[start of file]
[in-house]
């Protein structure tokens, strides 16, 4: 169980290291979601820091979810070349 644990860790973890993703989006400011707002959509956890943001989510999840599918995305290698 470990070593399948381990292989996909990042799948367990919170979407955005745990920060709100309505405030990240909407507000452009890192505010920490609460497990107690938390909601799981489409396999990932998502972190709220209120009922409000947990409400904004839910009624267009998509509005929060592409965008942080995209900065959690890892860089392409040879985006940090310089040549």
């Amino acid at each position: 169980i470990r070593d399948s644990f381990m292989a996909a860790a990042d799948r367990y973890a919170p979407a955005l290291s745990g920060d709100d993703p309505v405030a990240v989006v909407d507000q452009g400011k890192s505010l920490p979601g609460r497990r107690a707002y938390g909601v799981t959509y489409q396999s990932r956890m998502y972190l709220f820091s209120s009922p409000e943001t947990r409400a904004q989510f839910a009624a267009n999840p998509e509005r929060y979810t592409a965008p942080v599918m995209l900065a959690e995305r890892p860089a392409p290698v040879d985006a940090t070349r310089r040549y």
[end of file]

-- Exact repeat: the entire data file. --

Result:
[in-house]
């Protein structure tokens, strides 16, 4: 169980290291979601820091979810070349 644990860790973890993703989006400011707002959509956890943001989510999840599918995305290698 470990070593399948381990292989996909990042799948367990919170979407955005745990920060709100309505405030990240909407507000452009890192505010920490609460497990107690938390909601799981489409396999990932998502972190709220209120009922409000947990409400904004839910009624267009998509509005929060592409965008942080995209900065959690890892860089392409040879985006940090310089040549």
């Amino acid at each position: 169980i470990r070593d399948s644990f381990m292989a996909a860790a990042d799948r367990y973890a919170p979407a955005l290291s745990g920060d709100d993703p309505v405030a990240v989006v909407d507000q452009g400011k890192s505010l920490p979601g609460r497990r107690a707002y938390g909601v799981t959509y489409q396999s990932r956890m998502y972190l709220f820091s209120s009922p409000e943001t947990r409400a904004q989510f839910a009624a267009n999840p998509e509005r929060y979810t592409a965008p942080v599918m995209l900065a959690e995305r890892p860089a392409p290698v040879d985006a940090t070349r310089r040549y």